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I checked its utility meter before, during, and after my ~ 20 minute charge session, during which I (as always) was the only one present.

Apparently the utility meter had just been read - my session was the first since the monthly cycle began. How do I know that? Demand reading.

The meter has a 120x multipler - all readings must be multiplied by 120 to know actual kW / kWh, so there is some loss of precision compared to a home or small biz meter.

Initial demand reading = 0.02 = 2.4 kW. On that basis, I conclude mine was the first charging session of the monthly cycle since no DCFC, even a De-de-de-de rated EA would stoop so low at 2.4 kW.

During the next 15 minutes, during which my Bolt drew an average of 42 kW, the demand reading slowly but steadily increased to 0.42 kW = 50.4 actual kW. After 15 minutes had passed, no further increase indicated since that's the nature of demand metering

What do I derive from the figure of 50.4 kW? That, coupled with the initial demand reading gives some insight into both standby power and conversion loss:

My initial demand reading of 0.02 suggests a standby loss of 1800-3000 Watts (range owing to loss of precision inherent in 120x multiplier) That's power used by station when no one is charging.

Net power while charging: 50.4 - 2.4 = 48 kW. That suggests a charging (480V 3 phase AC to ~360 Vdc) conversion efficiency of 87.5% (42kW / 48 kW)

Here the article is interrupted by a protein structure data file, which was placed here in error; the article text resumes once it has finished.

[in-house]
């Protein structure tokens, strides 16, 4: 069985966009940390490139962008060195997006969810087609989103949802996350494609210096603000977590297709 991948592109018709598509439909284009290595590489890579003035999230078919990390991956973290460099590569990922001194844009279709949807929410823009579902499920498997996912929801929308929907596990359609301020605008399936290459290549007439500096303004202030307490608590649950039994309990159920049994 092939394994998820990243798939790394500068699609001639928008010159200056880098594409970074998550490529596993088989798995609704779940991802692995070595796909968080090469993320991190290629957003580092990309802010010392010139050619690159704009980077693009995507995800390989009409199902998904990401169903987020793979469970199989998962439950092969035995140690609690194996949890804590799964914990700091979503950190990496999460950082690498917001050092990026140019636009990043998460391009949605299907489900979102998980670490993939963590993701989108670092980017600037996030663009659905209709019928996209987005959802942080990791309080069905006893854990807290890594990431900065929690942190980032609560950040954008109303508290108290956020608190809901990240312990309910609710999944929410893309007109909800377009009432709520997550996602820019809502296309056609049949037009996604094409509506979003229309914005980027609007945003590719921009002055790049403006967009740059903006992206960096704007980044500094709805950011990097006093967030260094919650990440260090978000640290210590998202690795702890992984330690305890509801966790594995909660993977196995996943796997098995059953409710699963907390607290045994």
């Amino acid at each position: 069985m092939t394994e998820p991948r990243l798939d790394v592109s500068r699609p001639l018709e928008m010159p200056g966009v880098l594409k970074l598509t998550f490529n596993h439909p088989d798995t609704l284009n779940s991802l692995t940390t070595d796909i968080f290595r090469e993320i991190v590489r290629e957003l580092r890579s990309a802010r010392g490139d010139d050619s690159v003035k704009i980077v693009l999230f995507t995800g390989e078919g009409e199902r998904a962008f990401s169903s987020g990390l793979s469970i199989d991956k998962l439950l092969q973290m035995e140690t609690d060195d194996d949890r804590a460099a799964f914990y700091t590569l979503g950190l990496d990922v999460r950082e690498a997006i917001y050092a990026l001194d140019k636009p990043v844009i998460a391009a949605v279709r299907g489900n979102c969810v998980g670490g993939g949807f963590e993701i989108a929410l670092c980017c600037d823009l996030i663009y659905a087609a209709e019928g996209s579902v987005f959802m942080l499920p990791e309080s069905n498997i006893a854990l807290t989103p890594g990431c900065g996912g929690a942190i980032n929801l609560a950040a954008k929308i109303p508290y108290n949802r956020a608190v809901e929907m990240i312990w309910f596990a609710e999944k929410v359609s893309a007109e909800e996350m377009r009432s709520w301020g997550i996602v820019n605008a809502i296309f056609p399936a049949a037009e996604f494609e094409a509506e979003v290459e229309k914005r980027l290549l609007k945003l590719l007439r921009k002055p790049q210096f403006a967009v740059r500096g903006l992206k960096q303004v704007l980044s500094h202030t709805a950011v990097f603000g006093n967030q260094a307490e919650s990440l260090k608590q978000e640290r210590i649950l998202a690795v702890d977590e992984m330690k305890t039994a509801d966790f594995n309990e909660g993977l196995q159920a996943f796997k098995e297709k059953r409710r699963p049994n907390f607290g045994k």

Another observation - kWh reading remained unchanged at "15" throughout my session. That's reasonable, since it only increments every 120 kWh, and I only took 15, maybe 18 with conversion loss.

Final fun fact - The station hasn't seen much use...it's almost kinda "mine" for the time being. It has been up (more or less) since late August. If we call it 45 days or about 1000 hours, most of its 1800 kWh used that whole time (less than my house, BTW) has gone toward keeping its lights on, not charging cars.

Other than my own (admittedly incessant) updates on Plugshare, there are exactly two other checkins.

1800 kWh costs about $150 at local rates, but 50 kW costs an additional $500 in demand billing, every month as long as there is just one 15 minute 42 kW charging event per month. That is a painfully high cost of powering a poorly utilized DCFC station...What if a couple TayCans charged at the same time for 15 minutes?!?!